Amazon Gobbles Up More Lost Netflix Content

| About:, Inc. (AMZN)

On Friday, Amazon (NASDAQ:AMZN) took another shot at Netflix (NASDAQ:NFLX) in the streaming video war. If the previous sentence sounds familiar, especially coming from me, it should be. This is the latest in a string of moves Amazon has made to bolster its Prime Instant Video service, an increasingly strong competitor to Netflix. Unfortunately, as I'll describe throughout this article, this news is most likely negative for the financials of each name, which means it adds to the short case for each stock.

The most recent announcement:

On Friday, Amazon announced an agreement with A&E Networks that will provide even more content to Amazon's growing library. A couple of key items from the deal are listed below.

The deal will add prior seasons of popular series from A&E, bio, HISTORY and Lifetime to the Prime Instant Video service.

The deal with A+E Networks will bring Prime customers more TV episodes from some of their highest rated television programming including Pawn Stars, Storage Wars and Dance Moms, which are also available for purchase through Amazon Instant Video.

According to Amazon, Prime Instant Video now features more than 33,000 movies and TV episodes for Amazon Prime members to stream instantly, at no additional cost. While we don't know how many titles Netflix has, there have been estimates for more than 60,000. So while Amazon doesn't seem like an equal competitor here, you must consider the following. When I wrote about Amazon back on March 15th, Amazon had just 17,000 titles available. At that point, Amazon had added 12,000 titles since the Prime Instant Video launch in 2011. So in less than two years, Amazon has gone from about 5,000 titles to 33,000 titles. That is a huge amount of growth in its content library.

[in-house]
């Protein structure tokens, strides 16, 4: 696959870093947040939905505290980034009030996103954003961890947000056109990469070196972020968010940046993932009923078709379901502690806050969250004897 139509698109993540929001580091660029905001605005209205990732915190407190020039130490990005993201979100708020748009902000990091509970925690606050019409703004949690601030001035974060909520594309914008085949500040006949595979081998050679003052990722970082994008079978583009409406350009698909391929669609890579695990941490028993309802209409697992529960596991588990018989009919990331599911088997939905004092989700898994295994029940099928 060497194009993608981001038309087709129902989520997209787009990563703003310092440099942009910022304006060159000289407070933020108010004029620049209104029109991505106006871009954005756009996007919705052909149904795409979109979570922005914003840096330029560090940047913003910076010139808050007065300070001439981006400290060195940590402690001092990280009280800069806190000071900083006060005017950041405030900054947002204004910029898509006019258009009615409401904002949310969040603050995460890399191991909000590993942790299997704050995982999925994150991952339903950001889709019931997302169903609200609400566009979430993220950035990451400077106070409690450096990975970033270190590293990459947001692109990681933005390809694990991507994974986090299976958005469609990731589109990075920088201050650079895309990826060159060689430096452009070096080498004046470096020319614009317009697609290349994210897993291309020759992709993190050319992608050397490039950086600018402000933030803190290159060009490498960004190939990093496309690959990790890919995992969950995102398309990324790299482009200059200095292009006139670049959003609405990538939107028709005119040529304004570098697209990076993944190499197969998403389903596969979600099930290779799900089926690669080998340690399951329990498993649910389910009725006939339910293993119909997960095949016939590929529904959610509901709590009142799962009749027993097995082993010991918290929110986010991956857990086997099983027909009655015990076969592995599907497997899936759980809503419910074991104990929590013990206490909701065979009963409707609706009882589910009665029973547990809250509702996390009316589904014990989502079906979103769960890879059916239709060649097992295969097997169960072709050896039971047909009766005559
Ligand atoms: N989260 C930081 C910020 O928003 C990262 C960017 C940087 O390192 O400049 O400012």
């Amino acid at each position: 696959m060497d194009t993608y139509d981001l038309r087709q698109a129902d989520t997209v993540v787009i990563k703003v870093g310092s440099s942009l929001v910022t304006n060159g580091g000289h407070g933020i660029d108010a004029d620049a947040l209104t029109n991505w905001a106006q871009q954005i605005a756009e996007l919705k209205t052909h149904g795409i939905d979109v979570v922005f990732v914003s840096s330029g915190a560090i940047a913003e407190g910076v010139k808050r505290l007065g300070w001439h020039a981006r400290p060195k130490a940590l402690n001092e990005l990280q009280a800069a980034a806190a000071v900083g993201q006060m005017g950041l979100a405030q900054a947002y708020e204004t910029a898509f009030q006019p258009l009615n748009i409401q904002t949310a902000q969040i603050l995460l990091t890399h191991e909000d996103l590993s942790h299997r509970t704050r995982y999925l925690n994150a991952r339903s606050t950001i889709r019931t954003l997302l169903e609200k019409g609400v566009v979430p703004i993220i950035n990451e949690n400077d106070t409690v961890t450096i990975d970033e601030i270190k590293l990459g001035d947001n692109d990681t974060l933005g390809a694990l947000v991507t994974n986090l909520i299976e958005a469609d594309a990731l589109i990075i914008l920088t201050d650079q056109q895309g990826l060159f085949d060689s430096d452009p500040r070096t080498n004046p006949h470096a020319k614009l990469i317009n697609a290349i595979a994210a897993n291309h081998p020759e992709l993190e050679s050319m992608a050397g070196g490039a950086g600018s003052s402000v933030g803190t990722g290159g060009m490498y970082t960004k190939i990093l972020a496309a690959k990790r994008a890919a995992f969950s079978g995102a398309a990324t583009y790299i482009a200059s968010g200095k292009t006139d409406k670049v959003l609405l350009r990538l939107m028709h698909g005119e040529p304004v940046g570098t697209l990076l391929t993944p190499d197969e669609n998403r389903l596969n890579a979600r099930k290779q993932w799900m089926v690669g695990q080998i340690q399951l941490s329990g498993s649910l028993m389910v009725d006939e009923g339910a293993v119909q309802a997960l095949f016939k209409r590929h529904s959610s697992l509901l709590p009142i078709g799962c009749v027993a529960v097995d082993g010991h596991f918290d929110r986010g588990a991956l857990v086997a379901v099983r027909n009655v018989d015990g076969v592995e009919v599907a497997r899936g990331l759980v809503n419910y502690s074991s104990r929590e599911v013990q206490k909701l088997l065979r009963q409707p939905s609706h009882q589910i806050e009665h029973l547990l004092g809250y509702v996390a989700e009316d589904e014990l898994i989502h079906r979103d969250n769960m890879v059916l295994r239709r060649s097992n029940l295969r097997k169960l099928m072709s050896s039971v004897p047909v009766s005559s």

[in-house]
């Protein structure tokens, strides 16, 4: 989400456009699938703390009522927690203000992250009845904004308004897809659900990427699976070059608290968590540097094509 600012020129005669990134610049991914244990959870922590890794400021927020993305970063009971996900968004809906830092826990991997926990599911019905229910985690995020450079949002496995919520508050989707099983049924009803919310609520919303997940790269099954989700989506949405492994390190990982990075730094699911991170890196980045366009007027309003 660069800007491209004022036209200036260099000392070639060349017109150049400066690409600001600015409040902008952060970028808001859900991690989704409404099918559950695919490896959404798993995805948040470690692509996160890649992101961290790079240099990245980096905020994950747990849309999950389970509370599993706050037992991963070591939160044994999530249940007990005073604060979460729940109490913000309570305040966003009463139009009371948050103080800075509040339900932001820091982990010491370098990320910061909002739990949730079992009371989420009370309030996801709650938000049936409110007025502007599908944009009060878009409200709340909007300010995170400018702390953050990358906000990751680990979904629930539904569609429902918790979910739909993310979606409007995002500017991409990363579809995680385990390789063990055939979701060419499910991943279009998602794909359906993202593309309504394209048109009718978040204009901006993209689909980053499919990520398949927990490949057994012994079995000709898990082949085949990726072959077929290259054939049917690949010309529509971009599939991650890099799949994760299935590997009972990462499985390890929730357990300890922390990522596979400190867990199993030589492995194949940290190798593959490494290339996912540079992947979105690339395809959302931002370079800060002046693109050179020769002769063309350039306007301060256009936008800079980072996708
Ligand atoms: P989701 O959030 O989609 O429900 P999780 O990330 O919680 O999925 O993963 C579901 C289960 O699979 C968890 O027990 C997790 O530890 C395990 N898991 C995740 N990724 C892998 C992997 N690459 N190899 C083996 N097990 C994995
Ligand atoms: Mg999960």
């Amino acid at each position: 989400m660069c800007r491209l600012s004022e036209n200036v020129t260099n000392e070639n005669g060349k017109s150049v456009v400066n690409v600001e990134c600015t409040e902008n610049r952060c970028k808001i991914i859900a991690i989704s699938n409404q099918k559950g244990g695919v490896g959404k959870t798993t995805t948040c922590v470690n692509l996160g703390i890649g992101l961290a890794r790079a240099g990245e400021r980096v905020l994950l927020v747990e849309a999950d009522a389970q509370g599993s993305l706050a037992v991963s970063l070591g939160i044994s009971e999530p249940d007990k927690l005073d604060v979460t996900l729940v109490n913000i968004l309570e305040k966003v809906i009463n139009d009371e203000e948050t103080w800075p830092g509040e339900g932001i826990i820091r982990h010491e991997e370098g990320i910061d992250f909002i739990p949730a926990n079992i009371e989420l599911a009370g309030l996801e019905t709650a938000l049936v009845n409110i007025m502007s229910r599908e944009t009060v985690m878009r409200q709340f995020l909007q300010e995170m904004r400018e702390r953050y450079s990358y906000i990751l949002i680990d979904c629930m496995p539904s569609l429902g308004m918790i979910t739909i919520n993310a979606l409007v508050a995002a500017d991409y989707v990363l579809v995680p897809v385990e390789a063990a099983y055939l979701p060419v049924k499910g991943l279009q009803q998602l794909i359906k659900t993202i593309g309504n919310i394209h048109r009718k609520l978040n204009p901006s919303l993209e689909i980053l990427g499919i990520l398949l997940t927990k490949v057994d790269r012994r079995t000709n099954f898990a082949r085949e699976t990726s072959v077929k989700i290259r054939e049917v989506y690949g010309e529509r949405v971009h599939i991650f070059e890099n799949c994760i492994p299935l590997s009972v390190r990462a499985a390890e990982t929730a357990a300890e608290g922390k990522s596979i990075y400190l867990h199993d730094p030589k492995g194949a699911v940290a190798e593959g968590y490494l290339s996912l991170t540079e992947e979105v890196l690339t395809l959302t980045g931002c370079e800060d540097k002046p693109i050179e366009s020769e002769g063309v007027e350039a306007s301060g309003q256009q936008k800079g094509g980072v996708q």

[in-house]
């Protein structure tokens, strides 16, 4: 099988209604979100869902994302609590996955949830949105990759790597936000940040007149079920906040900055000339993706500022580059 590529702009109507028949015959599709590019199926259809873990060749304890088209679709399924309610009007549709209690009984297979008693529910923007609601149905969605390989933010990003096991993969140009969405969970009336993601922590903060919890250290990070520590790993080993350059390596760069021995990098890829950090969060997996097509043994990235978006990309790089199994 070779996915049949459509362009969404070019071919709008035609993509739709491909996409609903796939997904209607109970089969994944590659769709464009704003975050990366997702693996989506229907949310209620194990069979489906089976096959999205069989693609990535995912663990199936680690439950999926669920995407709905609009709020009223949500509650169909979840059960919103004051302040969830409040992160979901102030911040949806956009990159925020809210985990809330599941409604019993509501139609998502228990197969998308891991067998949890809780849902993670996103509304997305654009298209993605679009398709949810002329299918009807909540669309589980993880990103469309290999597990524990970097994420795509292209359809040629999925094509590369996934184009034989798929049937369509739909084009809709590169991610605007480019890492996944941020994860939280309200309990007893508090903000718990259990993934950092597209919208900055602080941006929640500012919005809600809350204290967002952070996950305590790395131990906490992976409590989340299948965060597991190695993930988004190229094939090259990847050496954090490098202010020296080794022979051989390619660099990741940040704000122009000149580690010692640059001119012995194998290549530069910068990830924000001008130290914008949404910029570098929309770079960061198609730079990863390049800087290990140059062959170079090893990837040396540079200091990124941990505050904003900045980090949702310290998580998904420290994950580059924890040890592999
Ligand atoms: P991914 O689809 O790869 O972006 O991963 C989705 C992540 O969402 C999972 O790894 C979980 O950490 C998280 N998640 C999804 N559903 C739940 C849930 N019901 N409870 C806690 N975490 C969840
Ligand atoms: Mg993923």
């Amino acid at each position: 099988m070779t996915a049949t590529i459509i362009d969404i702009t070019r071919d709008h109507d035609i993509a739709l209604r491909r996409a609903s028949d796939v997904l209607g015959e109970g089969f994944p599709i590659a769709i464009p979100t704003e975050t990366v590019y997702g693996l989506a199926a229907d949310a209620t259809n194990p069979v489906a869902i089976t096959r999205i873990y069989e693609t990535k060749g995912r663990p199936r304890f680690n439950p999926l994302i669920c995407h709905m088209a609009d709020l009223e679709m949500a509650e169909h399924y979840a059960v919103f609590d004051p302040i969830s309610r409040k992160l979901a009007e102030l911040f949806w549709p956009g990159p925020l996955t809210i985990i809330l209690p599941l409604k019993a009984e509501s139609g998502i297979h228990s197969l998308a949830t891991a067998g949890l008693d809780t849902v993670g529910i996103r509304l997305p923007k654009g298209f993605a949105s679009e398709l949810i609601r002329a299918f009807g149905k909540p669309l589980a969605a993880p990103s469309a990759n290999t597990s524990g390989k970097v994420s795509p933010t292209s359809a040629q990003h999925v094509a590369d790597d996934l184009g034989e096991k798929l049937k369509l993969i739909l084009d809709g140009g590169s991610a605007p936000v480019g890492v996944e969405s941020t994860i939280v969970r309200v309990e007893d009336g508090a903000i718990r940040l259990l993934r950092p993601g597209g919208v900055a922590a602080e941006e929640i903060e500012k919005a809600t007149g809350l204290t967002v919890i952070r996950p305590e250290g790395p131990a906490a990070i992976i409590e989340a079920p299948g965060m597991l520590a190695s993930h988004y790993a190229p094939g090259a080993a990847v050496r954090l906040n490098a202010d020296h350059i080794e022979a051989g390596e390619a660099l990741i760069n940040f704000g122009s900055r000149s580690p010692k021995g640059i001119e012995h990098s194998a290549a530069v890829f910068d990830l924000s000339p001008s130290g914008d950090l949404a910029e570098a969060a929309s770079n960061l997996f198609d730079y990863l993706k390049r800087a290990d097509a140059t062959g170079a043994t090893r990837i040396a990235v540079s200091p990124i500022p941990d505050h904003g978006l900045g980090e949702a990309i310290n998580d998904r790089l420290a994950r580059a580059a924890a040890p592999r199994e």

Netflix and their loss:

The biggest part of this deal may not be that Amazon picked up the content. It's the fact that Netflix dropped this content a few months ago. Netflix was not able to come to terms on a new agreement, and thus dropped the content. Netflix has become extremely selective with its content purchases lately after making so many commitments over the past few years. With Netflix's profits plunging and cash flow stagnant, the company has decided to hold off a bit on purchases until its financial condition improves a bit. Netflix has also decided to focus on producing its own original content, instead of purchasing content from other providers.

This isn't the first time Amazon has taken advantage of Netflix's penny pinching. A few months ago, Amazon signed a deal to get content from Epix, over 2,000 titles. Netflix had an exclusive deal with Epix, but when the exclusivity period ended, a new deal was not agreed on. Netflix let exclusivity go, and that has allowed others to pick up the Epix content. The Redbox Instant service, about to go live, from Coinstar (NASDAQ:CSTR) and Verizon (NYSE:VZ), picked up the Epix content recently as well. Redbox Instant is currently in beta testing, and should go live very soon. It's just another competitor to add to this space.